Adaleen also serves as a model for a particularly loathsome archetype: the collaborator. She's a woman who participates in the subjugation of other women, managing her husband's fourteen-wife household, including 15-year-old child bride Rhonda Volmer. Adaleen was born into this life, so in a way she can be considered a victim of her circumstances -- but her cool intelligence and lack of empathy swing her decidedly toward the villainous.
8. The Miniature Killer, CSI
Ok, I have to admit: this one kind of fell apart for me at the end of the storyline, where the killer's backstory is revealed. There was nothing about it that really made me say, "Oh, yeah, this is totally the kind of chick who would make meticulous models of people's homes, then kill them."
But I can't ignore that feeling of excitement I got every time I knew a miniature killer episode was coming on. And I think what it was was the fabulous MO. Miniatures! Really specific ones! Cuh-reepy!
It just suggested such precision and patience. How could you possibly best a villain who brought that much forethought to bear? This is a great example of a villain who managed to be a real, chilling character before ever appearing in person.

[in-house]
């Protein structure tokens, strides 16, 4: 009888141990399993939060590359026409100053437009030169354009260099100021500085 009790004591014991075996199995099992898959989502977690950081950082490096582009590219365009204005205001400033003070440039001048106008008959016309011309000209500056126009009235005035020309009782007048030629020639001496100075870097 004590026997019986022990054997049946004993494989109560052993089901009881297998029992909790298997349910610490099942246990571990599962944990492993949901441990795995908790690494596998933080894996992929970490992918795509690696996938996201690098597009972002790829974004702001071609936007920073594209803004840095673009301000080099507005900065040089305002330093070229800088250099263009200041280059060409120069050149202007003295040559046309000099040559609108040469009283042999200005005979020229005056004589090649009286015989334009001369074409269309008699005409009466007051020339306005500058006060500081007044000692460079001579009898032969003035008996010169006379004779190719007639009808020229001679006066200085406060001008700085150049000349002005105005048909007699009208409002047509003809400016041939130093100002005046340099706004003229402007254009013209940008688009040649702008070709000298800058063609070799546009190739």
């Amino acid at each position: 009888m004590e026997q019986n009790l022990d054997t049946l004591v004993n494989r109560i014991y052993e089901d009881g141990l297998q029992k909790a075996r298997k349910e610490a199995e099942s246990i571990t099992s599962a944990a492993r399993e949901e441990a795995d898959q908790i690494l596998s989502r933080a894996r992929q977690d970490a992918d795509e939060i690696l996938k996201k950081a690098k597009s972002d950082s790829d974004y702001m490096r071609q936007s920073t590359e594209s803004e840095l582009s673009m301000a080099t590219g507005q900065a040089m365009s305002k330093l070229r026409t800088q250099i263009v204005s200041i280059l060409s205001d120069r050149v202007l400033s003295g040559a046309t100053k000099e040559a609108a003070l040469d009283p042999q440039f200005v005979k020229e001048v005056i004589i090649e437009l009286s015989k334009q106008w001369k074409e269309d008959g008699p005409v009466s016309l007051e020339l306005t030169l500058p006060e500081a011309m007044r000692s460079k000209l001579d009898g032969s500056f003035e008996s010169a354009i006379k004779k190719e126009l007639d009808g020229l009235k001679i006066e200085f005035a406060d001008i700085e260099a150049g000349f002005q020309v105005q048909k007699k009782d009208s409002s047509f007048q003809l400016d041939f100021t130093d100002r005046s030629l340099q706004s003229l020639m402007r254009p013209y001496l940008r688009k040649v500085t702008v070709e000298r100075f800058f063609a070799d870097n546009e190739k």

So, what's the common thread?
Well, looking over the list, it seems I like my villains on the monstrous side. Apart from Adaleen Grant and maybe Javert, there's no one here with simple, understandable flaws. My tastes tend much more toward the boogity-boogity.
I also like a bit o' philosphy with my villains. I like characters like Gollum and the Borg and Adaleen who make me think about the big things: "How do you stop your baser nature from taking over?"; "How can you come to terms with someone who doesn't agree with you about what's right and wrong?"; "In a bad situation, what will people become in order to survive?"
And I like big contrasts: Hanibal Lecter's brutality and sophistication, Gollum's patheticness and scheming, Mrs. Iselin's charming public persona and cold-blooded heart.
It was an interesting exercise, and one I'm glad I did. Anyone else have any favorite villains?